This line lost 83 kms of track in the floods last year and then had to cope with the disastrous contract with an Indian management company which eventually had to be terminated. A very limited service is now being offered. This line promises to be the Minister’s biggest headache.

Major new ports and railway
The biggest project being planned by Tanzania’s Ministry of Transport is the construction of a new port at Mwambeni Bay, Tanga. It is part of a grand project to develop an alternative sea route for Uganda and other land-locked countries such as Malawi, Zambia, Rwanda, Burundi, Uganda and the Democratic Republic of Congo, which have been depending on the overcrowded port of Mombasa. The project, a joint effort with Uganda, would include a new railway from Arusha to Musoma and a new port on the Ugandan side of Lake Victoria. Freight would be conveyed from Musoma dock by ferry to Port Bell pier – about 350 kilometres inside Uganda. A rail connection runs via Tororo to Gulu – nearly 600 kilometres on the Pakwach branch. North Gulu. A new line of roughly 250 kilometres would be constructed to Juba, and a further 550 kilometres to the Wau railhead in Southern Sudan. President Museveni of Uganda has repeatedly said that Musoma port was the “lifeline” of Uganda’s dreams.

A feasibility report prepared by UK-based consultants United Research Services recommended the construction of the new Tanga port because the present capacity would hit its maximum pressure in 2016. Although the existing port could be increased to accommodate short term traffic growth, it would become very congested. The team believe that export of soda ash from the proposed project at Lake Natron would only be possible with new port facilities. However, a section of industrialists saw no logic in constructing a new port at Mwambeni as opposed to undertaking the rehabilitation of the old port.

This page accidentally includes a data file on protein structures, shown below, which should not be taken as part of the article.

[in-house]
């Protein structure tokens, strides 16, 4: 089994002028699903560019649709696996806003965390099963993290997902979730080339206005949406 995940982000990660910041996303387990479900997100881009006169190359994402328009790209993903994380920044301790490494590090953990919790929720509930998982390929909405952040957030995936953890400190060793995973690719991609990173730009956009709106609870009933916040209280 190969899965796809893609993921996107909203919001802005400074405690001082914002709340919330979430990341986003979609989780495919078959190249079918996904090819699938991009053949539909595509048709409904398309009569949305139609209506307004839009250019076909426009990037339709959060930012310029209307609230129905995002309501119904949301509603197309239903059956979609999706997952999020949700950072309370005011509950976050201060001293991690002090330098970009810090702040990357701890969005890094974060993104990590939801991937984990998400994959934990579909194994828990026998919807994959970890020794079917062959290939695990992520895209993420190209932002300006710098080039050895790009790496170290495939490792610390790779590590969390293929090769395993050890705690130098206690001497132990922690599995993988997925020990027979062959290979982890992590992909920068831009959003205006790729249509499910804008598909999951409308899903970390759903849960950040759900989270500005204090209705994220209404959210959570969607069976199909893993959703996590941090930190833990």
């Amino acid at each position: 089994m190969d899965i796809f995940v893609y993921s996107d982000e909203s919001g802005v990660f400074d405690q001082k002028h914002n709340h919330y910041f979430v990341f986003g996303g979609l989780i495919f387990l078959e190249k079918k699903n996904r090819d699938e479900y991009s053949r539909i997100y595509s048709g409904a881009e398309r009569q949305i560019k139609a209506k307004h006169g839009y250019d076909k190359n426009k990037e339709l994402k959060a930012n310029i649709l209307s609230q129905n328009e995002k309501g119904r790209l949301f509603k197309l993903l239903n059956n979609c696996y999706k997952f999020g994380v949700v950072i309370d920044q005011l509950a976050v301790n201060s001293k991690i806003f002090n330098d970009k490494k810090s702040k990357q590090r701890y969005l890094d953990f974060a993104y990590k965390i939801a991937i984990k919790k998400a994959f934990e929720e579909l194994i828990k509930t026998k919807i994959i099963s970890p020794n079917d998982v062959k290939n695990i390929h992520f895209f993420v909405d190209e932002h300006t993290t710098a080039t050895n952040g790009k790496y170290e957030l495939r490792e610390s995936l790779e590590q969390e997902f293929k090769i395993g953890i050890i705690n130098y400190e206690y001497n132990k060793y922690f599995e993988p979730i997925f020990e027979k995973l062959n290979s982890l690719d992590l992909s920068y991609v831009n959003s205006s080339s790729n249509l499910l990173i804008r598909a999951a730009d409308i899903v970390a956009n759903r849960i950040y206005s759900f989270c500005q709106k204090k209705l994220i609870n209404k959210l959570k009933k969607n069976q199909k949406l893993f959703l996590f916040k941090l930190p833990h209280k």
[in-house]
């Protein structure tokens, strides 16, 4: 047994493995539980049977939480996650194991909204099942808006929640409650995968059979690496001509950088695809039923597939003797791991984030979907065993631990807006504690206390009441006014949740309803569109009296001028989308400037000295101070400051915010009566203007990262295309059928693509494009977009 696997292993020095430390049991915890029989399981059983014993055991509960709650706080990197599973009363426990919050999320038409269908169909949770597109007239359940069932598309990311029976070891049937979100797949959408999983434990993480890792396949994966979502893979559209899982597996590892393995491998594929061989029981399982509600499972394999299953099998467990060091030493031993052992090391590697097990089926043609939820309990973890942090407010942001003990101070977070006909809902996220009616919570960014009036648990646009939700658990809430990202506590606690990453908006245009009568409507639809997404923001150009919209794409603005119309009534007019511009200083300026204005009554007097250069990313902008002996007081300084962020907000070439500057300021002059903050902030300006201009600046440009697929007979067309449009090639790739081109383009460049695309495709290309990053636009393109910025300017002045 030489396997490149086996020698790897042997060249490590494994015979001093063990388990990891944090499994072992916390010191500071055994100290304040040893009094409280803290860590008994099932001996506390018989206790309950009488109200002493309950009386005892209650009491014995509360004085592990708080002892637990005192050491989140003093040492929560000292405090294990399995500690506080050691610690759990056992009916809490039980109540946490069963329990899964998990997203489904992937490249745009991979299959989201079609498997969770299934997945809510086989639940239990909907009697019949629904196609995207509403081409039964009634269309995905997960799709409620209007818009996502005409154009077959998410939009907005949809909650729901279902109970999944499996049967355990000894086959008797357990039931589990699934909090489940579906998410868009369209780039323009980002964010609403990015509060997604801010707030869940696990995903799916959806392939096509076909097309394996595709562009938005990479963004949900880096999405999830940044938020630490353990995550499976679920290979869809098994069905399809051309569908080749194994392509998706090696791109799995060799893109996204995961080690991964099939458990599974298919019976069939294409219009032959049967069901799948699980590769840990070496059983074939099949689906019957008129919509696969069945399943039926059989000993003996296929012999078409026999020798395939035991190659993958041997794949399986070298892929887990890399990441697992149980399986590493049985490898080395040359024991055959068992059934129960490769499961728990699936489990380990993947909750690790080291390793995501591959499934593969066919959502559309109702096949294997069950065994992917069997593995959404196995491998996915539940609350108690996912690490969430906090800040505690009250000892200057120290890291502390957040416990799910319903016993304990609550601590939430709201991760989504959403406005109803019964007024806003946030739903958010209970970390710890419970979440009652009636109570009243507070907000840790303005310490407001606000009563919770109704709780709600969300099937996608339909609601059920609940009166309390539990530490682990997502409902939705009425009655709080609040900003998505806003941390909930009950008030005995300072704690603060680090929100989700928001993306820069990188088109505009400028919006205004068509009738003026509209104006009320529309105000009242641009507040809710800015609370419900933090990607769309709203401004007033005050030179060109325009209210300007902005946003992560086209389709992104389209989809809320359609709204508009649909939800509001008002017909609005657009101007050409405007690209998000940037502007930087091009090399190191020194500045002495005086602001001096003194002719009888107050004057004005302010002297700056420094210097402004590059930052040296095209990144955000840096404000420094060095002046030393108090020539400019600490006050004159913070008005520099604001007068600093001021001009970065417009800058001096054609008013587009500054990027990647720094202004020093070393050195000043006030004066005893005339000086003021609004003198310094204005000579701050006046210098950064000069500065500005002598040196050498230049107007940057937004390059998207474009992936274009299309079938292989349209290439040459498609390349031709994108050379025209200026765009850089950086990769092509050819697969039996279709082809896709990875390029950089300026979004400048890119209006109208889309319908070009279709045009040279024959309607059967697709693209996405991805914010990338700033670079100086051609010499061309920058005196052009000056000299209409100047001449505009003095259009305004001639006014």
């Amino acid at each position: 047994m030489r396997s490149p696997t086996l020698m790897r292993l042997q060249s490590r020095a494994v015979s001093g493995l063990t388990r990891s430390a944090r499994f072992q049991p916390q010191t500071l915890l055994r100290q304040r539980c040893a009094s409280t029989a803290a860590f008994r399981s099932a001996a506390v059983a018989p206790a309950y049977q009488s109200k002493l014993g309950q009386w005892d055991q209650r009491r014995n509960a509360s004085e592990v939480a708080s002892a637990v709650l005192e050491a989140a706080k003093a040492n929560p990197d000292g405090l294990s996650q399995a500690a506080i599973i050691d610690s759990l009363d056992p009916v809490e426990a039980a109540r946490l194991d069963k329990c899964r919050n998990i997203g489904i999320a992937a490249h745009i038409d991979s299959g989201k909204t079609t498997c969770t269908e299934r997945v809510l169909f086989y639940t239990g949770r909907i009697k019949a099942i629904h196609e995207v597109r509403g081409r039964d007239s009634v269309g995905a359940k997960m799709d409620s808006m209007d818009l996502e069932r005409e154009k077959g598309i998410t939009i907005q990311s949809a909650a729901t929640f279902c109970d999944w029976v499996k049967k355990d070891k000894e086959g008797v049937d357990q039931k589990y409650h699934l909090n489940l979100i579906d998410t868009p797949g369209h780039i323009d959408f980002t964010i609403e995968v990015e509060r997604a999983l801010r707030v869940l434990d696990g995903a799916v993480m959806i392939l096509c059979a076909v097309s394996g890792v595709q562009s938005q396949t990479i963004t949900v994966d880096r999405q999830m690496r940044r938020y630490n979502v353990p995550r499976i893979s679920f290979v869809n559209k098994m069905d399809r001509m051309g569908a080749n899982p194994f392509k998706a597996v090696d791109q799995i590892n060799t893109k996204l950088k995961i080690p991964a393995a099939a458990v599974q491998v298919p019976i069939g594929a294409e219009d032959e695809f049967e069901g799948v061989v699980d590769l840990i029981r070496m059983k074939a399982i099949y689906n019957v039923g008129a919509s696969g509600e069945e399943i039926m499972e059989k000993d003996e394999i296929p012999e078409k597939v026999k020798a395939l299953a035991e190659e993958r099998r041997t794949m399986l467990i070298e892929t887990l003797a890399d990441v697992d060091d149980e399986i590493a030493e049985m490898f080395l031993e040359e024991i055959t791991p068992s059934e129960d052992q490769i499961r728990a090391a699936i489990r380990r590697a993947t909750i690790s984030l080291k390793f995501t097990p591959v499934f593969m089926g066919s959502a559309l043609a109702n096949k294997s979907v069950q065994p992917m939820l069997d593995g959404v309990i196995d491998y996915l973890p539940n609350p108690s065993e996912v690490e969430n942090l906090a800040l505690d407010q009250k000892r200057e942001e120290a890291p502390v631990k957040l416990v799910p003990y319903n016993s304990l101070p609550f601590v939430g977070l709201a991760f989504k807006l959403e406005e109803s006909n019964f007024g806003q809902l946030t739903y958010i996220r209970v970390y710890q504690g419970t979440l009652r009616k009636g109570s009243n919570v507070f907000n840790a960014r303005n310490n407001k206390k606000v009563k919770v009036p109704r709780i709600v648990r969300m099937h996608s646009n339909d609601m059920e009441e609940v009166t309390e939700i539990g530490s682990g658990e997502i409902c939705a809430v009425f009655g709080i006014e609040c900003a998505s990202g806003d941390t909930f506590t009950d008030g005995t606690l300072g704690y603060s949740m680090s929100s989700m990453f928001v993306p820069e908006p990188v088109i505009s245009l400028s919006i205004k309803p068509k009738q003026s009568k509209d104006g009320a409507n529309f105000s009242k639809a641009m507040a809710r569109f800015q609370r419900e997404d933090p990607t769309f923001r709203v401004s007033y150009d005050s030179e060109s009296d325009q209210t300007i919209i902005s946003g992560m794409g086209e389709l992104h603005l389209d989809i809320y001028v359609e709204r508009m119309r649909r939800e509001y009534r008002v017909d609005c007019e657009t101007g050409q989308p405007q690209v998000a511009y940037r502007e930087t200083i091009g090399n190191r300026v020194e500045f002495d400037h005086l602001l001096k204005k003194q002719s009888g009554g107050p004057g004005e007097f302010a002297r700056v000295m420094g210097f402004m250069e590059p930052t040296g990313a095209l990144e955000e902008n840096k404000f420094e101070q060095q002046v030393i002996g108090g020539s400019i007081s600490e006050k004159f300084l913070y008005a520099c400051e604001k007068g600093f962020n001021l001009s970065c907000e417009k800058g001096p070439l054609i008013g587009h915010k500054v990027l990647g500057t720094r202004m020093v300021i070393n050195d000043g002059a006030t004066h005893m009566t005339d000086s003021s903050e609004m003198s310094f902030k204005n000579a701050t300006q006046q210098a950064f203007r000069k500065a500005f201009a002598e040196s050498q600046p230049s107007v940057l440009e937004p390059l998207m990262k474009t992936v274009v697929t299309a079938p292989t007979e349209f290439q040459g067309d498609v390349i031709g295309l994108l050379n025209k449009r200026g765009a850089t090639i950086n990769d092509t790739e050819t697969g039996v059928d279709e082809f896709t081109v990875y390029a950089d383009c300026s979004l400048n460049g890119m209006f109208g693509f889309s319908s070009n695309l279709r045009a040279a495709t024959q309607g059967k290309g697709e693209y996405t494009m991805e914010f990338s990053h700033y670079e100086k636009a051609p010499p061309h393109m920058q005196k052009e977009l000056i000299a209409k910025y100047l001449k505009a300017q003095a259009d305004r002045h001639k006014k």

A speaker at a Stakeholders’ meeting on this final feasibility study said that talks about the new port dated as far back as 1968, when a founda­tion stone was laid on the proposed site. Conservationists at the meeting demanded that the project be scrapped to preserve the Coelacanth marine park (the primordial fish that was earlier believed to have been extinct since the end of the Cretaceous period) and sea tourism.